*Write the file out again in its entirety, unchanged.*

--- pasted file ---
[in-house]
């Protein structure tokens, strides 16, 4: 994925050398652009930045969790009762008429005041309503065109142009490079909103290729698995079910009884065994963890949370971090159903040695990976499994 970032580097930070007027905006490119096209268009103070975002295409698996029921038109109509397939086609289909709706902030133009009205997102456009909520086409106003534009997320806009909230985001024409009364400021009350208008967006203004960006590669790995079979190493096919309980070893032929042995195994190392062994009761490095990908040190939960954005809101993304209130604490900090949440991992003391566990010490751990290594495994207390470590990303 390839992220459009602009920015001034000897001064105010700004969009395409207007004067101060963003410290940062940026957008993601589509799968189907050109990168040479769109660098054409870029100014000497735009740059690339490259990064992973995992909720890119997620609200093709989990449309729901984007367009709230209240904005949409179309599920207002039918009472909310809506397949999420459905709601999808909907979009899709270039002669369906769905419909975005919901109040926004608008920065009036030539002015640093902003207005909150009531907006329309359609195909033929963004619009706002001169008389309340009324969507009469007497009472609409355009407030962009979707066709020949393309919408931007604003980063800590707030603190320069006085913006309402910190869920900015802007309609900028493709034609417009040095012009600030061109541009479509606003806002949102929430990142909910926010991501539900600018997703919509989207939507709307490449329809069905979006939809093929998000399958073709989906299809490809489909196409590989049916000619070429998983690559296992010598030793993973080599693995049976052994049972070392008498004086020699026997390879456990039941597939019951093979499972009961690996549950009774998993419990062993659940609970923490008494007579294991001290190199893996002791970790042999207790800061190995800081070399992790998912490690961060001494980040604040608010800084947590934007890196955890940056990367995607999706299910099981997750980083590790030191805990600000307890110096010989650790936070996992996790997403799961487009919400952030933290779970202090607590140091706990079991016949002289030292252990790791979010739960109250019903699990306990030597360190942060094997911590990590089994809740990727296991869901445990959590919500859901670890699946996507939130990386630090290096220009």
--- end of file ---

[in-house]
């Protein structure tokens, strides 16, 4: 994925050398652009930045969790009762008429005041309503065109142009490079909103290729698995079910009884065994963890949370971090159903040695990976499994 970032580097930070007027905006490119096209268009103070975002295409698996029921038109109509397939086609289909709706902030133009009205997102456009909520086409106003534009997320806009909230985001024409009364400021009350208008967006203004960006590669790995079979190493096919309980070893032929042995195994190392062994009761490095990908040190939960954005809101993304209130604490900090949440991992003391566990010490751990290594495994207390470590990303 390839992220459009602009920015001034000897001064105010700004969009395409207007004067101060963003410290940062940026957008993601589509799968189907050109990168040479769109660098054409870029100014000497735009740059690339490259990064992973995992909720890119997620609200093709989990449309729901984007367009709230209240904005949409179309599920207002039918009472909310809506397949999420459905709601999808909907979009899709270039002669369906769905419909975005919901109040926004608008920065009036030539002015640093902003207005909150009531907006329309359609195909033929963004619009706002001169008389309340009324969507009469007497009472609409355009407030962009979707066709020949393309919408931007604003980063800590707030603190320069006085913006309402910190869920900015802007309609900028493709034609417009040095012009600030061109541009479509606003806002949102929430990142909910926010991501539900600018997703919509989207939507709307490449329809069905979006939809093929998000399958073709989906299809490809489909196409590989049916000619070429998983690559296992010598030793993973080599693995049976052994049972070392008498004086020699026997390879456990039941597939019951093979499972009961690996549950009774998993419990062993659940609970923490008494007579294991001290190199893996002791970790042999207790800061190995800081070399992790998912490690961060001494980040604040608010800084947590934007890196955890940056990367995607999706299910099981997750980083590790030191805990600000307890110096010989650790936070996992996790997403799961487009919400952030933290779970202090607590140091706990079991016949002289030292252990790791979010739960109250019903699990306990030597360190942060094997911590990590089994809740990727296991869901445990959590919500859901670890699946996507939130990386630090290096220009």